I have long considered the CEO’s number one task to be that of working ON the business, rather than IN the business whenever possible. It’s not always possible, but it’s possible more than most CEOs and small business owners think. It’s a principle I’ve abided by for the nearly 28 years I’ve been at the helm of this software company, and many of my colleagues and fellow business owners know that about me.
In fact, I take a fair amount of good-natured ribbing over my ‘inferior technical skills.’ Truth be told, I was a highly-technical-PC- guy a good many years ago. But I dropped the mantel of the wizard and the Cult of Personality shtick a long time ago in favor of trying to do one thing well… just manage the business.
In other words, work ON it, not IN it. So a recent article espousing that very philosophy written by the folks at Panorama Consulting was music to my ears. In it, we are reminded of a book you may have read quite a few years ago called The E-Myth Revisited, in which author Michael Gerber first articulated this challenge, now so familiar to so many CEOs and entrepreneurs.
Panorama provides a succinct summary: “To summarize the general dilemma: executives at organizations often get consumed with “doing” the work rather than “building” a business that enables the work to get done. ”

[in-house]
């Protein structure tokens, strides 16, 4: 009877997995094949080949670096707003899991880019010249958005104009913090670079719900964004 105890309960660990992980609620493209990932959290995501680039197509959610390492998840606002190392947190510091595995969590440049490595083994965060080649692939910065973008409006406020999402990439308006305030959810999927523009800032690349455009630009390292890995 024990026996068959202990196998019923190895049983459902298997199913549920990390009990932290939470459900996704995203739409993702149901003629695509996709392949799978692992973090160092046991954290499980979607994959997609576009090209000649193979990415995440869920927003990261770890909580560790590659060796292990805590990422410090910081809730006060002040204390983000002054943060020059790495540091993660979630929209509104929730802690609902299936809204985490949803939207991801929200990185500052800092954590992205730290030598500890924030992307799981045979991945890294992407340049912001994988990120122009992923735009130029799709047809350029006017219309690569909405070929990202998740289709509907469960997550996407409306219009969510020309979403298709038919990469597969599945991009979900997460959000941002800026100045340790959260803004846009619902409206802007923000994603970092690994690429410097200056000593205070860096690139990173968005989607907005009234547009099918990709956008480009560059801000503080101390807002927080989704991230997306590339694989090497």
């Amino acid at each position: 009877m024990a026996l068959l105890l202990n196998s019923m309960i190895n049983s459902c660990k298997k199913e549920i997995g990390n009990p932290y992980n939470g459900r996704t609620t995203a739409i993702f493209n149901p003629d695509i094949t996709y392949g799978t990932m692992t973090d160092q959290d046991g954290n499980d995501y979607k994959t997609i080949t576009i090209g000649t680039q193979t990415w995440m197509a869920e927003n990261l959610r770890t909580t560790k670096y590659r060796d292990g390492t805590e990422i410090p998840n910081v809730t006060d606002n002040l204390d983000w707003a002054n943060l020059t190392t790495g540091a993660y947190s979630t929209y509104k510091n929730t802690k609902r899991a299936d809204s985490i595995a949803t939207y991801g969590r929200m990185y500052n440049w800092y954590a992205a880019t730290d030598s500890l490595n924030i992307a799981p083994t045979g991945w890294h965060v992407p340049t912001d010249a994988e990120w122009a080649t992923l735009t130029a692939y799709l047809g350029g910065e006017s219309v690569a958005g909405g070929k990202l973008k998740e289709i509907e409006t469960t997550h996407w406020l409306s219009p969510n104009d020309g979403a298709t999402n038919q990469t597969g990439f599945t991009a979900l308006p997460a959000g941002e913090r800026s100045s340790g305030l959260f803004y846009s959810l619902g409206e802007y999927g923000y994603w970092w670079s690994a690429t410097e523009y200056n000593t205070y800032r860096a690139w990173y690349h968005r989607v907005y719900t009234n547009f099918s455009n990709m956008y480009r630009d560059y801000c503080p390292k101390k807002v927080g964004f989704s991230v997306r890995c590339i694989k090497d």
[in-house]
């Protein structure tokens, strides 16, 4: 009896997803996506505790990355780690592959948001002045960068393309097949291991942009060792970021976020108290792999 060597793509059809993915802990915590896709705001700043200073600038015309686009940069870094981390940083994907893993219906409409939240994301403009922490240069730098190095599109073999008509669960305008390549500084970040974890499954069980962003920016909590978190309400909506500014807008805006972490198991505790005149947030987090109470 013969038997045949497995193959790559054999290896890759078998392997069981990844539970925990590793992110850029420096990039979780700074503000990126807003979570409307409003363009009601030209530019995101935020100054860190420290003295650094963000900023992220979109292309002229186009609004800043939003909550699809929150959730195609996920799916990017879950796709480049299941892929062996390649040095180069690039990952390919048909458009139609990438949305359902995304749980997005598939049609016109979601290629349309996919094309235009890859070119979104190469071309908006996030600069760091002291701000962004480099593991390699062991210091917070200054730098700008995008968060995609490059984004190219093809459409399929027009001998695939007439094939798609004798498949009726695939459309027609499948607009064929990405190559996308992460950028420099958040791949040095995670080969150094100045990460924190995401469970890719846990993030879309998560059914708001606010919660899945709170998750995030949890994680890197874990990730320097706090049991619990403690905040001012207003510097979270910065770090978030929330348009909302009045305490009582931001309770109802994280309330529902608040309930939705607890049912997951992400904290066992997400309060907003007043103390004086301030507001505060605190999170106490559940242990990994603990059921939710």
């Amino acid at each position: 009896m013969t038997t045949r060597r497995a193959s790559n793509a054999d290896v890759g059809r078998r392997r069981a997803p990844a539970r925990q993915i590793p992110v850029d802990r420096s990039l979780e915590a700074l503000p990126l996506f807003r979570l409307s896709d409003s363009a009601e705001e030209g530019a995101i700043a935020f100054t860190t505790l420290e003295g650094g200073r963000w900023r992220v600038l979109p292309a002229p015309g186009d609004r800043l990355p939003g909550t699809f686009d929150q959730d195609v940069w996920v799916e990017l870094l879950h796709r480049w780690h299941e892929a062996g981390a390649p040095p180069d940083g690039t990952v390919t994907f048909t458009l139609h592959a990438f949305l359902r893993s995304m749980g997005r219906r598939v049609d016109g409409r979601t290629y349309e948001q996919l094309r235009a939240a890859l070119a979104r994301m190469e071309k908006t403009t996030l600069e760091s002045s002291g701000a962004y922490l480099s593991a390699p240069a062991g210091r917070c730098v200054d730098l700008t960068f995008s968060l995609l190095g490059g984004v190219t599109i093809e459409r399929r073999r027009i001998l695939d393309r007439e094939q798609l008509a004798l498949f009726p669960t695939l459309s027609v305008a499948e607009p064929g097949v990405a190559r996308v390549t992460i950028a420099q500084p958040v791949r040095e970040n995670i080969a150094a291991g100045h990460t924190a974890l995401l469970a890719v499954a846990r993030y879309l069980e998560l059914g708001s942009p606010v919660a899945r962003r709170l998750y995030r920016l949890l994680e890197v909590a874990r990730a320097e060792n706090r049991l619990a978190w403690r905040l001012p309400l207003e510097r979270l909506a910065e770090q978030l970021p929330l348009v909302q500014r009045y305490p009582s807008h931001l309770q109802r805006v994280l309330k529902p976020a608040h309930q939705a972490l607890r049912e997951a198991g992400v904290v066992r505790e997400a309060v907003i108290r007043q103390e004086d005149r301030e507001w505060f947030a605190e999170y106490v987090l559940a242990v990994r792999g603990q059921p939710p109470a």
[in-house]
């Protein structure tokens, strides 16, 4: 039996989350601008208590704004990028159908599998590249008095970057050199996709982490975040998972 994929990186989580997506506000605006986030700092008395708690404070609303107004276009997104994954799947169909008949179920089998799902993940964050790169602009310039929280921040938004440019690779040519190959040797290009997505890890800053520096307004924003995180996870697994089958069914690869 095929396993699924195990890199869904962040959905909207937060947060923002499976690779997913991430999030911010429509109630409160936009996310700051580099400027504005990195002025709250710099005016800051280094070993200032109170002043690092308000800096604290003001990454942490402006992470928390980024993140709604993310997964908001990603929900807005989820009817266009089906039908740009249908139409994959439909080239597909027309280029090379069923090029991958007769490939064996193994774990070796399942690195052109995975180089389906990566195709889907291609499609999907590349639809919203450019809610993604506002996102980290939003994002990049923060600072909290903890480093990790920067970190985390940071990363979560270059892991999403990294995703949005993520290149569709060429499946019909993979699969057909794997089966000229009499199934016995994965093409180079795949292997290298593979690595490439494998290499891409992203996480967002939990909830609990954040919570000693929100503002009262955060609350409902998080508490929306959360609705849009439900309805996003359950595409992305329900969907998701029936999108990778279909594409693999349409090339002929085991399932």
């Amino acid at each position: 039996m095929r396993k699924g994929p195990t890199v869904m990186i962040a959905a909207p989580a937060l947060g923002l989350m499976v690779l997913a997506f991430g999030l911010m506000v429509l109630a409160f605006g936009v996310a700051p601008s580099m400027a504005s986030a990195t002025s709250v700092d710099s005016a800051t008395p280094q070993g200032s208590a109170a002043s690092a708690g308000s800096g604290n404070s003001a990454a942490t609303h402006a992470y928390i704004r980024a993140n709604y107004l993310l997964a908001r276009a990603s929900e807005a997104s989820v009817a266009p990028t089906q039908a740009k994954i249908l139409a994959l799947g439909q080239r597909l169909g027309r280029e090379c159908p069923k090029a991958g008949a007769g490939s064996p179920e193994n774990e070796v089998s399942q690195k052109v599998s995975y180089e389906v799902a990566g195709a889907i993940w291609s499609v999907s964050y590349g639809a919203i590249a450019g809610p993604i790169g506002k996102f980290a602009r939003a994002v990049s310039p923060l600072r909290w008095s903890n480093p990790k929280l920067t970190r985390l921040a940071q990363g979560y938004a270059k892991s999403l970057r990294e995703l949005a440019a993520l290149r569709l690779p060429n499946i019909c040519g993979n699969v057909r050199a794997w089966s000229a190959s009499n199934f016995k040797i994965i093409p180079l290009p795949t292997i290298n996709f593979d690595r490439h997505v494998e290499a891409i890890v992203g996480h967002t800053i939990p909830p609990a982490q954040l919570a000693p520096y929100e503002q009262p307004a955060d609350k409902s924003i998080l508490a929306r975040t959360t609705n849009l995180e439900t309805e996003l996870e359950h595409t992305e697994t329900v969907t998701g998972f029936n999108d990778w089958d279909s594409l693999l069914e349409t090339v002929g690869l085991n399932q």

So, if a business has not structured the right business processes… if it hasn’t managed its workflow into repeatable patterns… it hasn’t defined roles and responsibilities… it’s more likely to suffer from the stresses that stem from a lack of clarity.
Especially as organizations grow, owners who have focused more of their time working on the business tend to suffer through fewer crises and can often minimize stress and confusion. Businesses can run more smoothly and predictably when roles and responsibilities are well established. Less time is spent putting out fires and a little more time might be expended on planning for the future.
So, what does all this have to do with ERP? If you’re a “mature” business, with a focus on growth, probably a lot. The ERP system is a foundation for being able to focus on the business, instead of working in it. ERP creates consistency of process and procedure, augmented by the speed of computing, that enables profitability and scalability – key components to growth.
Of course, that only works if the managers of the business have used the process of implementing ERP to evaluate and reengineer the underlying workflows that the system is intended to manage. The way you get to scale and growth is through repeatability. Planned and executed properly (and only then) ERP fosters repeatability.
It all starts with analyzing processes. That usually leads to business process reengineering. Then, in order to actually succeed at this, the company must embrace organizational change management, establishing clearly defined roles and responsibilities, clear communications and expectations, and a few key performance measures.
Only then are companies in a position to actually implement the (ERP) system that will put them on the road to repeatability, scale and growth – and thereby free the owner to work even more on the business, than in the business.
Or maybe, on the golf game.